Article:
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“There is indeed the inexpressible. This shows itself; it is the mystical. The right method of philosophy would be this: To say nothing except what can be said, i.e. the propositions of natural science, i.e. something that has nothing to do with philosophy: and then always, when someone else wished to say something metaphysical, to demonstrate to him that he had given no meaning to certain signs in his propositions. This method would be unsatisfying to the other — he would not have the feeling that we were teaching him philosophy — but it would be the only strictly correct method. My propositions are elucidatory in this way: he who understands me finally recognizes them as senseless, when he has climbed out through them, on them, over them. (He must so to speak throw away the ladder, after he has climbed up on it.)He must surmount these propositions; then he sees the world rightly. Whereof one cannot speak, thereof one must be silent.”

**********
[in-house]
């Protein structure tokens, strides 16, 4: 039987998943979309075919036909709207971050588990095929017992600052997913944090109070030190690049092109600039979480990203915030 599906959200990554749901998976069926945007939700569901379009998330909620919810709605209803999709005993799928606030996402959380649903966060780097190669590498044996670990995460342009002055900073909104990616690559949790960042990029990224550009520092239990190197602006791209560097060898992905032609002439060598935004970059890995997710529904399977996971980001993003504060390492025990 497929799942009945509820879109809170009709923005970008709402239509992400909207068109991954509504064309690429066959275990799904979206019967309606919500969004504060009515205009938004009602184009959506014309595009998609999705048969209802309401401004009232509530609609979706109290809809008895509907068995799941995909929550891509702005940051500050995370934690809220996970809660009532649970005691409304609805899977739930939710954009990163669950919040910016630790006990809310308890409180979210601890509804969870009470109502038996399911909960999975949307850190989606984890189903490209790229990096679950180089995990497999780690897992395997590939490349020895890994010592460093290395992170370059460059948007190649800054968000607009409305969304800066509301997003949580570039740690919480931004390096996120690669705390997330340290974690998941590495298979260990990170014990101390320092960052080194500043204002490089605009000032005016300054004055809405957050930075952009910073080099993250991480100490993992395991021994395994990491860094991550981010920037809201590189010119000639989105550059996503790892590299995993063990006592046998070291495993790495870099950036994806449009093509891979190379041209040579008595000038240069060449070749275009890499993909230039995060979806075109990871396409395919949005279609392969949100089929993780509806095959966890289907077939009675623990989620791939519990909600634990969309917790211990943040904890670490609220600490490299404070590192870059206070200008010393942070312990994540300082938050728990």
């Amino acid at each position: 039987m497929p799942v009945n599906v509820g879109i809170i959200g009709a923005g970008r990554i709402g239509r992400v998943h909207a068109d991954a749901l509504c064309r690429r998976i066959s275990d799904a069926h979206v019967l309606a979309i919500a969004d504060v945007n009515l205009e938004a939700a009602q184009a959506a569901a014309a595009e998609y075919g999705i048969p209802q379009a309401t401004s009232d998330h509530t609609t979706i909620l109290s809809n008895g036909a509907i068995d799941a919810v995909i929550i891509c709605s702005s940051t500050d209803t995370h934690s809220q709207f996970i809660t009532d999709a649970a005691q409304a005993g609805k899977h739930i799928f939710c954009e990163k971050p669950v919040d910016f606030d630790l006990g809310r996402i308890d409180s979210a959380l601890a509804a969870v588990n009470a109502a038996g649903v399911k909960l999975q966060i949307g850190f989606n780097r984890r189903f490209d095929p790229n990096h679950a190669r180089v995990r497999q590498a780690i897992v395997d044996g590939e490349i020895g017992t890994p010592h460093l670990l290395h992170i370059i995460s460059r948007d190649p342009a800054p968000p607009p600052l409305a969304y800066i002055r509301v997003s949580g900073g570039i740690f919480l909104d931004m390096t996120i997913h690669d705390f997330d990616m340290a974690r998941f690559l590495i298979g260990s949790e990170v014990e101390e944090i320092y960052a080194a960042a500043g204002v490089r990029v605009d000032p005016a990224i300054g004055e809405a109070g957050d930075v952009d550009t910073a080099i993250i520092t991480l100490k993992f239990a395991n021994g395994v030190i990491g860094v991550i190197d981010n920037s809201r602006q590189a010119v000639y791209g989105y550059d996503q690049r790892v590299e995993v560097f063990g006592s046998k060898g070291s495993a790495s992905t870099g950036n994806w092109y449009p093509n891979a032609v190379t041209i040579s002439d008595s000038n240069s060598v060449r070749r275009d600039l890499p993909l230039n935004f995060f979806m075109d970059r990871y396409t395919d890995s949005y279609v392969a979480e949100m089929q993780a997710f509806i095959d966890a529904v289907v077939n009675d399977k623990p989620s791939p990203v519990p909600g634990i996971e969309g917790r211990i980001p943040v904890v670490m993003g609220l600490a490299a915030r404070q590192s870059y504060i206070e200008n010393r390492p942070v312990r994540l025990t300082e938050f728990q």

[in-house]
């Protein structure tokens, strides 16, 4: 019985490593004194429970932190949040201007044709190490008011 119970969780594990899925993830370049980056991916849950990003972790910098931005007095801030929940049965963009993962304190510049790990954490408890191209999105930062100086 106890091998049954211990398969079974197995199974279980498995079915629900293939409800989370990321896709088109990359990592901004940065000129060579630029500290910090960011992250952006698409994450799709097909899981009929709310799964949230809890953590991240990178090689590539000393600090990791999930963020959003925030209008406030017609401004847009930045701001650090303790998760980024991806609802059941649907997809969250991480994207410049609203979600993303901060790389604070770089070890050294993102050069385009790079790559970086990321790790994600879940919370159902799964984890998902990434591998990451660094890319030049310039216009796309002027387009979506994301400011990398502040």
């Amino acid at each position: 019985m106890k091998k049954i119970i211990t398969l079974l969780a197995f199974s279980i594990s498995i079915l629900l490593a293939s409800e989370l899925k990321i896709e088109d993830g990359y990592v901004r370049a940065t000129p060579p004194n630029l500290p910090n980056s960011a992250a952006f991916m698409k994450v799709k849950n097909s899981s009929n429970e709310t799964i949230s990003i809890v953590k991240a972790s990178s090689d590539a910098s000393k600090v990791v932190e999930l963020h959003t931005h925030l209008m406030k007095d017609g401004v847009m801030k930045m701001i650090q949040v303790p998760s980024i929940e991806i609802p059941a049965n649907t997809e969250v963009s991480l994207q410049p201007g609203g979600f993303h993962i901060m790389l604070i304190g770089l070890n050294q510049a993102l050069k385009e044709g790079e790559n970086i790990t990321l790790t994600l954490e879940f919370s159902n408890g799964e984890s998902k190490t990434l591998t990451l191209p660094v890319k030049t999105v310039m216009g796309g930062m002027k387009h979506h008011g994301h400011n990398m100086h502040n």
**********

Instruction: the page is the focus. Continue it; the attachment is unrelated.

– Ludwig Wittgenstein (The final words of the Tractatus)

“At the harvest, in the vineyard, wherever men must labor hard, they begin with songs whose words express their joy. But when their joy brims over and words are not enough, they abandon even this coherence and give themselves up to the sheer sound of singing. What is this jubilation, this exultant song? It is the melody that means our hearts are bursting with feelings words cannot express. And to whom does this jubilation most belong? Surely to God, who is unutterable. And does not unutterable mean what cannot be uttered? If words will not come and you may not remain silent, what else can you do but let the melody soar?

– St. Augustine (Commentary on Psalm 32)

“Imagine people who sing all sentences (assertions, questions, etc.) when they mean them, and are not only practicing their pronunciation, or such-like. Of the sung sentence they say ‘it is alive’, of the unsung one, ‘it is dead’.  If these men philosophized about the concept of meaning something, they would be inclined to say: ‘to mean’ is ‘to sing’.”

– Ludwig Wittgenstein (MS 116)